‘What an incredible day. Matt and I enjoyed the battle. It could have gone to either one of us, and I got the breaks today. What a great champion Matt Kuchar is, and what a class act. I took about 20 minutes to play one of my shots. Matt took it in his stride and smiled, and there’s not many people who would have done that. It speaks to the kind of man you are, and you set an example to all of us,’ Spieth said as the world digested one of golf’s miracles.

    Kuchar is one of the most popular men on the circuit and whenever he plays a shot it’s often accompanied by the crowd shouting, ‘Kuuuuuch’, which can sound a bit like ‘Boooo’, although the sentiments couldn’t be further apart. South Africans will remember crowd favourites like Mark Fish ‘Feeeeesh’ and Matthew Booth ‘Booooooth’. In the latter’s case there would be many foreign to the local game who must have wondered why on earth the national captain received such treatment.

    At the 2017 Masters Kuchar aced the par-three 16th, spinning the ball back towards the hole close to the water, but dropping into the cup. He plucked the ball out and gave it to a young boy in the crowd. ‘One of the cool parts of our job is to bring a smile to kids’ faces,’ he said. ‘For me that golf ball is not a keepsake, but it could brighten up his day and maybe we’ll see him back here playing in a couple of years.’

    Going into this year’s Masters, Kuchar was becoming ever aware of that most unwanted tag … getting close to being called ‘the best man to have not won a Major’. That is not a millstone that can be hung around the neck when you’re in your twenties and thirties but the clock seems to tick ever faster when it strikes the Big 4-O.

    ‘It’s hard to believe it was 20 years ago that I first played here,’ he said after round two at Augusta. ‘I thought about that yesterday, when we started late and we were all playing well. We came to 18 in the late afternoon, and the shadows were long, and I flashed back 20 years to walking up late in the day with my dad, Peter, on the bag. It was such a cool thing and I couldn’t help but remember it yesterday. It was a nice memory.’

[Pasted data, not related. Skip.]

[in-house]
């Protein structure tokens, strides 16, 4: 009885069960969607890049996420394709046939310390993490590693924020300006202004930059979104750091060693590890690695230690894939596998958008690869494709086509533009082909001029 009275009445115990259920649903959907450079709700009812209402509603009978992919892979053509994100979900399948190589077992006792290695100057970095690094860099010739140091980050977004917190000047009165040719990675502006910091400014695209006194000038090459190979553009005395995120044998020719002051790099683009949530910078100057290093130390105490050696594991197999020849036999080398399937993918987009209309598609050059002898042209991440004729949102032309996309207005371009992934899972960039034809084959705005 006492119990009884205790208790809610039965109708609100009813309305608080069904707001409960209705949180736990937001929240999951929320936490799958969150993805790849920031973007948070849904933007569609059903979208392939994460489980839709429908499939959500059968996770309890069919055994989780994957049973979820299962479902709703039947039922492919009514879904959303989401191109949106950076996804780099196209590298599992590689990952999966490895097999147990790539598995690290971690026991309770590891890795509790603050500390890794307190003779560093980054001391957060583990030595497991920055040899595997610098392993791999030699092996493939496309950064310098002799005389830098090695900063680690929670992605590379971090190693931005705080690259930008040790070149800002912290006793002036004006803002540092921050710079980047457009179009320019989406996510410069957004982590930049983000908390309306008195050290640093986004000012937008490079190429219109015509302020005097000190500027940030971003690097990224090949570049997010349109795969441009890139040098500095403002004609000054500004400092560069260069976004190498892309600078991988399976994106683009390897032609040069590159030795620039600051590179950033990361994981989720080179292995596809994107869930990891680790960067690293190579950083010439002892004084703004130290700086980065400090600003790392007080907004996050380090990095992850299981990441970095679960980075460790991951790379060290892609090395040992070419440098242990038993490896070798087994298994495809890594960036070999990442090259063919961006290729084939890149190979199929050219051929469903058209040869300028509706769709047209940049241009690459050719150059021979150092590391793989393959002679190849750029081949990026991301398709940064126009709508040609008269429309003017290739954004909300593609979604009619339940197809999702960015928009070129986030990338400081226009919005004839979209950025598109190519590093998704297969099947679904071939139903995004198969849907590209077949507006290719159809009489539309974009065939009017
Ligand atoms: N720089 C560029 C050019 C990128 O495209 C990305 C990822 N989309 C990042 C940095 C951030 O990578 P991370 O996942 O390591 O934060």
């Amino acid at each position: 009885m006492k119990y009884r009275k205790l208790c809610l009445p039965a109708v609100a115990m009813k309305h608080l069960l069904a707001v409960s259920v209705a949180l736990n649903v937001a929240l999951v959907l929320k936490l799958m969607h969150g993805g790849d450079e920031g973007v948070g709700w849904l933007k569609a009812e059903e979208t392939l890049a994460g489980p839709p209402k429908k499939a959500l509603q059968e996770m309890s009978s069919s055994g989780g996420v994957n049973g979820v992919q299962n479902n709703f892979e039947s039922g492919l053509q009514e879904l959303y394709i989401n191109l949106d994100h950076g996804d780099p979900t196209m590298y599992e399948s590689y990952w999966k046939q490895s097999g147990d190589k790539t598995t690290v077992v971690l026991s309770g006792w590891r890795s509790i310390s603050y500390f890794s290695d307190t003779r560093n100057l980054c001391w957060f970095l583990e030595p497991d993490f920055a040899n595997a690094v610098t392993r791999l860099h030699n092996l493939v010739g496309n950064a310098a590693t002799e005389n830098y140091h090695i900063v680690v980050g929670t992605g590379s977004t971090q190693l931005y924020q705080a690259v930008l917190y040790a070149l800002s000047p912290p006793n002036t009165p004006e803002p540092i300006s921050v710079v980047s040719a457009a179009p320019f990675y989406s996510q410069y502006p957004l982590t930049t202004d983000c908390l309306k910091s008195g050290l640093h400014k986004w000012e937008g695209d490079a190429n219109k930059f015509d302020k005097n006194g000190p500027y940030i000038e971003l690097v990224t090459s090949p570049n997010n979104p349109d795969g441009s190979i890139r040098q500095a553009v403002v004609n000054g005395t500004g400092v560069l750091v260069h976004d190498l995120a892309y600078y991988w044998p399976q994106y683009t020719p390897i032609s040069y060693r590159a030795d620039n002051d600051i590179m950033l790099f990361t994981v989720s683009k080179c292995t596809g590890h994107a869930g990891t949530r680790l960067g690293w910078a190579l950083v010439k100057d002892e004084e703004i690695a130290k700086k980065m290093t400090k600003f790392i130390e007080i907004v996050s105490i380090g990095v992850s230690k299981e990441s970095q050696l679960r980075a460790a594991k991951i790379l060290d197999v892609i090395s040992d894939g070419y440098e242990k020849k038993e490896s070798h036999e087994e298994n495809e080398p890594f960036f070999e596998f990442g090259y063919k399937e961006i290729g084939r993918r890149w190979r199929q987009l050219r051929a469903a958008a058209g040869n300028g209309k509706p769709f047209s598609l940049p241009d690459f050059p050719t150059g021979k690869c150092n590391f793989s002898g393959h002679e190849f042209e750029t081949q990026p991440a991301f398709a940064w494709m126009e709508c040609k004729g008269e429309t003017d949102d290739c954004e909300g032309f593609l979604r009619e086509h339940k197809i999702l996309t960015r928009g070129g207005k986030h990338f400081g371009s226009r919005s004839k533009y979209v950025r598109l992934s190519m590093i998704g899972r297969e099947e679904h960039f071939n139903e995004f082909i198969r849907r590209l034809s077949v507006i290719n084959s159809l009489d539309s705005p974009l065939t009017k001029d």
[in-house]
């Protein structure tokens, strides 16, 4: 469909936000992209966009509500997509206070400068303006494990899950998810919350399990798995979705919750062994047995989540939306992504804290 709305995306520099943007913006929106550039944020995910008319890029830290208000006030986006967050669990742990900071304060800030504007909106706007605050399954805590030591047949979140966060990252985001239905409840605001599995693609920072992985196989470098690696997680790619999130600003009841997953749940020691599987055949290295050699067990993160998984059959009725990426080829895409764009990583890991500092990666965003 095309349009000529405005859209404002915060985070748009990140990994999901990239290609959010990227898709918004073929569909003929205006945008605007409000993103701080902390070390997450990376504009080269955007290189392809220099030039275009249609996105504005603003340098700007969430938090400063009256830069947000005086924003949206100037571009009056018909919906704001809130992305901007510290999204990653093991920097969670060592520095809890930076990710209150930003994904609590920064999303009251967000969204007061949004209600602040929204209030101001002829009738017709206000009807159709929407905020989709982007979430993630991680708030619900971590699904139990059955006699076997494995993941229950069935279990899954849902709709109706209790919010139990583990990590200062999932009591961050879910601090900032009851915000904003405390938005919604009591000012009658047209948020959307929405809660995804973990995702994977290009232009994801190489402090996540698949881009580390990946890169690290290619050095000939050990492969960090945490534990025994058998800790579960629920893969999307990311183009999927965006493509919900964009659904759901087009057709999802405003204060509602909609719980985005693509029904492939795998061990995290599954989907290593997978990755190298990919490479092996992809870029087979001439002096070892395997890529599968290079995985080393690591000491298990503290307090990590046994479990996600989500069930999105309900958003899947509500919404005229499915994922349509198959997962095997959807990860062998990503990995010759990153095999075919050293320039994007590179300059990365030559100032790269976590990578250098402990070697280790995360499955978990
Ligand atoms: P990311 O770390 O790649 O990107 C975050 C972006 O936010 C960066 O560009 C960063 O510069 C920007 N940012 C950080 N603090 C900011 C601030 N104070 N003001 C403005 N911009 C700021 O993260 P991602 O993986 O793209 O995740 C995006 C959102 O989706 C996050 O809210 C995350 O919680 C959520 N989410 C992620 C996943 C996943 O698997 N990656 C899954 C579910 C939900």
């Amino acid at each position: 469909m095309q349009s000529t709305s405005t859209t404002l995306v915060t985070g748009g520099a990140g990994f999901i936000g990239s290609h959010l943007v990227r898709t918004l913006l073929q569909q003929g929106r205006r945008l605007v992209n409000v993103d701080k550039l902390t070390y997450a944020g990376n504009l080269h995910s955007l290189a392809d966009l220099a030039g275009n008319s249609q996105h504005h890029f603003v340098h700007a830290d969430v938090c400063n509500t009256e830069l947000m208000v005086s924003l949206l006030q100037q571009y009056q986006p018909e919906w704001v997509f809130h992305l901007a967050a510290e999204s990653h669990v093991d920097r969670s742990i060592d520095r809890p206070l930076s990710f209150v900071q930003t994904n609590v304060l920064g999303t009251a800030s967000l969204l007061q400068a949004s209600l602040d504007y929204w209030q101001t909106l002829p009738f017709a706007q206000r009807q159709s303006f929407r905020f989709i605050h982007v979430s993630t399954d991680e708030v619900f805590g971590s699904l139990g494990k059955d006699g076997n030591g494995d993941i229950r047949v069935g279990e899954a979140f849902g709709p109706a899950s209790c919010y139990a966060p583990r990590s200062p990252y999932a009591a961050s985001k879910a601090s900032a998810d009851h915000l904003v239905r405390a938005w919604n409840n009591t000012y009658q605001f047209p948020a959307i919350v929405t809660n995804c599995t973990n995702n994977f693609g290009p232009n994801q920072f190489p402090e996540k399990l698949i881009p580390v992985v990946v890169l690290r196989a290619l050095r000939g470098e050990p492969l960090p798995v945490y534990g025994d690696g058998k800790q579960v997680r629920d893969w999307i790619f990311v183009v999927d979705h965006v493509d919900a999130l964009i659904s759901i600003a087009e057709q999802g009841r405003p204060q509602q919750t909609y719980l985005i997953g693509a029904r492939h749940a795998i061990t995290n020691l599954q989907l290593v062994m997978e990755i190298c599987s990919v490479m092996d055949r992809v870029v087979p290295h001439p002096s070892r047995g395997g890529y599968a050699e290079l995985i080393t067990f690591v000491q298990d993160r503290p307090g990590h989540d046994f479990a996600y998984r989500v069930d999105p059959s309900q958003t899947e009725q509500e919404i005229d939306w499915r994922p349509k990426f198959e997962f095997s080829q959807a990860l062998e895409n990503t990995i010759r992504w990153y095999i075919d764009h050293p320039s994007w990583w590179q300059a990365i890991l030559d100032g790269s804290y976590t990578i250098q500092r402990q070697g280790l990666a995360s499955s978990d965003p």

Kuchar turned professional in 2002 at the age of 24, and immediately made an impression, winning the Honda Classic, before hitting a dip for the next three years. He then hired Dubliner Chris O’Connell as his coach and hasn’t looked back.

    ‘I’ve become a much better player since I started working with Chris and each year I’ve gotten better. I take great pride in my consistency on the golf course. Back in the day I could play great, win and miss cuts. Now I take pride, don’t miss many cuts and have a lot of chances to win. He’s a big part of that.’ The pair have combined for six PGA Tour wins and there are surely more that will come out of that bag.

    One of his close friends is Zach Johnson, a two-time Major champion, the last time coming when he won The Open at the age of 39.

    That will provide Kuchar and his legion of fans with some comfort, knowing that there’s still time to be the exception to The Players Championship rule, which appears to be that of the graveyard of future Major champions.

    – This article first appeared in the May issue of Compleat Golfer, now on sale!